A ransomware gang, Babuk Locker, has been attempting to extort the Metropolitan Police Department in Washington D.C. for $4 million, but negotiations between the cops and the criminals recently collapsed, leaked documents appear to show.
Several weeks ago, the cybercriminal group announced that it had stolen the MPD’s data—some 250GB that included thousands of pages of sensitive internal documents, including disciplinary files on officers, and intelligence on local gang activity and informant programs. The police department later confirmed that it had been hacked.
Since then, Babuk has been attempting to extort the agency, threatening to leak sensitive internal documents if cops did not pay them. About two weeks ago, the gang leaked a limited amount of data to the web, publishing personnel files on a select number of current or former MPD officers.
On Tuesday, an apparent communication breakdown between both groups resulted in a much larger tranche of the MPD’s data being leaked to the web, a 22.7GB file.
In a statement posted to their leak site, the criminals said:
“The negotiations reached a dead end, the amount we were offered does not suit us, we are posting 20 more personal files on officers, you can download this archive, the password will be released tomorrow. if during tomorrow they do not raise the price, we will release all the data.”
The criminals also posted screenshots of what appear to be conversations between themselves and police, giving an apparent window into how ransom negotiations went. The screenshots show that the hackers asked for $4 million in exchange for the data, but police claimed they were only willing to pay $100,000.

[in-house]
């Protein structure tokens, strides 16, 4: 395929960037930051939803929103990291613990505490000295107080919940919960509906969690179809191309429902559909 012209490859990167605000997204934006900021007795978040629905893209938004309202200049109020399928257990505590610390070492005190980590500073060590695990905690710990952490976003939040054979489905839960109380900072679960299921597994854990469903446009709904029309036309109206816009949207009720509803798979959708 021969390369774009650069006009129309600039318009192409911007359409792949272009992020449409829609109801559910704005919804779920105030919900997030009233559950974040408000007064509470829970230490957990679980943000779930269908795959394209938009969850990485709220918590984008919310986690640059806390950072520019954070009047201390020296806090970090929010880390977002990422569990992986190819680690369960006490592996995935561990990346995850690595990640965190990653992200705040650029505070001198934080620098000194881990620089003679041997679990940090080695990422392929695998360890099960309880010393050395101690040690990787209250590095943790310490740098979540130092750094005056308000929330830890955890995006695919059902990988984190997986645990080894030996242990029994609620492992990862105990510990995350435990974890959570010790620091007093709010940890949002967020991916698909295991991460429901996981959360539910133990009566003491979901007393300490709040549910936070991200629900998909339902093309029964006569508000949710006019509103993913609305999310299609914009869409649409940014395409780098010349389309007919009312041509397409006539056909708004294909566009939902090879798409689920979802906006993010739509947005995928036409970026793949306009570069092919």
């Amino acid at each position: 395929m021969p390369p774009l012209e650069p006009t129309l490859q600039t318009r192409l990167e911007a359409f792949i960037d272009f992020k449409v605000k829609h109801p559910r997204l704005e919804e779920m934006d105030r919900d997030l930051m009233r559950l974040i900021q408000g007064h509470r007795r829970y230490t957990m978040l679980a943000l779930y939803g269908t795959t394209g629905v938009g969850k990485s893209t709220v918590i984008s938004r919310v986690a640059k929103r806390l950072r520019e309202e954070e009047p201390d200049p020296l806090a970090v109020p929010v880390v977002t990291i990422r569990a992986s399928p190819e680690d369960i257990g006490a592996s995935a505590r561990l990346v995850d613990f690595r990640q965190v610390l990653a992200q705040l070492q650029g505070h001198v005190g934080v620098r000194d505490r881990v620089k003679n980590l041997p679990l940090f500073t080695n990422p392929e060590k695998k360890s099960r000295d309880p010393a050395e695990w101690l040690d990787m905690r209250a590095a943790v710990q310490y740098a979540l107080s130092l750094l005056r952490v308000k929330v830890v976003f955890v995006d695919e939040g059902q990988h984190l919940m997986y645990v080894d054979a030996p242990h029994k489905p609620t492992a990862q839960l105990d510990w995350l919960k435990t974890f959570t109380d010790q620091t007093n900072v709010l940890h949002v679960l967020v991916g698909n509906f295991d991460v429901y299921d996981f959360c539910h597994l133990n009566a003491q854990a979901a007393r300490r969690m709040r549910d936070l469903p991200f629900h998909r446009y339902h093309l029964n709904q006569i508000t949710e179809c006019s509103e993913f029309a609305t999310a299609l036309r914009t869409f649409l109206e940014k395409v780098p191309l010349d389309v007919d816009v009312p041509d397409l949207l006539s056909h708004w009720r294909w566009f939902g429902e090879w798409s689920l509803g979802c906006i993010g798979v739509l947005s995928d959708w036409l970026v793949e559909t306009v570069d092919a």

At one point, Babuk delivered a sober, dead-eyed address to the police department, claiming to only have monetary interests—not political ones. On April 28, the gang said:
BABUK: We want to inform you that we are not interested in the international politics and other issues between governments, conflicts, e.t.c. Our offer for you is to pay us for deletion of the information that we have collected plus we issue a warning statement on the website for other individuals not to intrude to the US government institutions. How does it sound to you?
After days of back and forth between the criminal group and the cops, the police negotiator seemed to signal a willingness to pay for the data, though not the allotted $4 million. A message dated May 10 goes as follows:
PD: Our proposal is an offer to pay $100,000 to prevent the release of the stolen data. If this offer is not acceptable, then it seems our conversation is complete. I think we both understand the consequences of not reaching an agreement. We are okay with that outcome.
BABUK: This is unacceptable on our side. Follow our web-site at midnight.
Not long after that, data from the police department began leaking out onto the group’s website. A spokesperson for the police department did not immediately return a request for comment from Gizmodo. We will update this story if we hear back.